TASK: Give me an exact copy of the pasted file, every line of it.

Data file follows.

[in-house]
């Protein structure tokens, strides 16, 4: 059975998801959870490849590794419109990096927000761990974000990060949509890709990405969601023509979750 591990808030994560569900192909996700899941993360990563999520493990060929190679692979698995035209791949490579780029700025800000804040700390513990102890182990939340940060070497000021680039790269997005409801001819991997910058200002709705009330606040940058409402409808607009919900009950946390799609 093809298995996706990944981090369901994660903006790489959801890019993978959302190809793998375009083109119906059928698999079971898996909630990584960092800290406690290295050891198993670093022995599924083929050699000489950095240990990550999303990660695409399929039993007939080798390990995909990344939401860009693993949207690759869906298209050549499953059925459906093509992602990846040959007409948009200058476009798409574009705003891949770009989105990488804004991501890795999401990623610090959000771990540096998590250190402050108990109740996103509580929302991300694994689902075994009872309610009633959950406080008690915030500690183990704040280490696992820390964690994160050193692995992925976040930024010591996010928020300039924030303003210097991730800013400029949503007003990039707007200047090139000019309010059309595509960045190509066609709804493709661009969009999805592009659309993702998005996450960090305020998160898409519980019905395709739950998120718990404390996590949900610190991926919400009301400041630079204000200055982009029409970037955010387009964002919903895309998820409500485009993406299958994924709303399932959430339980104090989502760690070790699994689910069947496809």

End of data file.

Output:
[in-house]
């Protein structure tokens, strides 16, 4: 059975998801959870490849590794419109990096927000761990974000990060949509890709990405969601023509979750 591990808030994560569900192909996700899941993360990563999520493990060929190679692979698995035209791949490579780029700025800000804040700390513990102890182990939340940060070497000021680039790269997005409801001819991997910058200002709705009330606040940058409402409808607009919900009950946390799609 093809298995996706990944981090369901994660903006790489959801890019993978959302190809793998375009083109119906059928698999079971898996909630990584960092800290406690290295050891198993670093022995599924083929050699000489950095240990990550999303990660695409399929039993007939080798390990995909990344939401860009693993949207690759869906298209050549499953059925459906093509992602990846040959007409948009200058476009798409574009705003891949770009989105990488804004991501890795999401990623610090959000771990540096998590250190402050108990109740996103509580929302991300694994689902075994009872309610009633959950406080008690915030500690183990704040280490696992820390964690994160050193692995992925976040930024010591996010928020300039924030303003210097991730800013400029949503007003990039707007200047090139000019309010059309595509960045190509066609709804493709661009969009999805592009659309993702998005996450960090305020998160898409519980019905395709739950998120718990404390996590949900610190991926919400009301400041630079204000200055982009029409970037955010387009964002919903895309998820409500485009993406299958994924709303399932959430339980104090989502760690070790699994689910069947496809």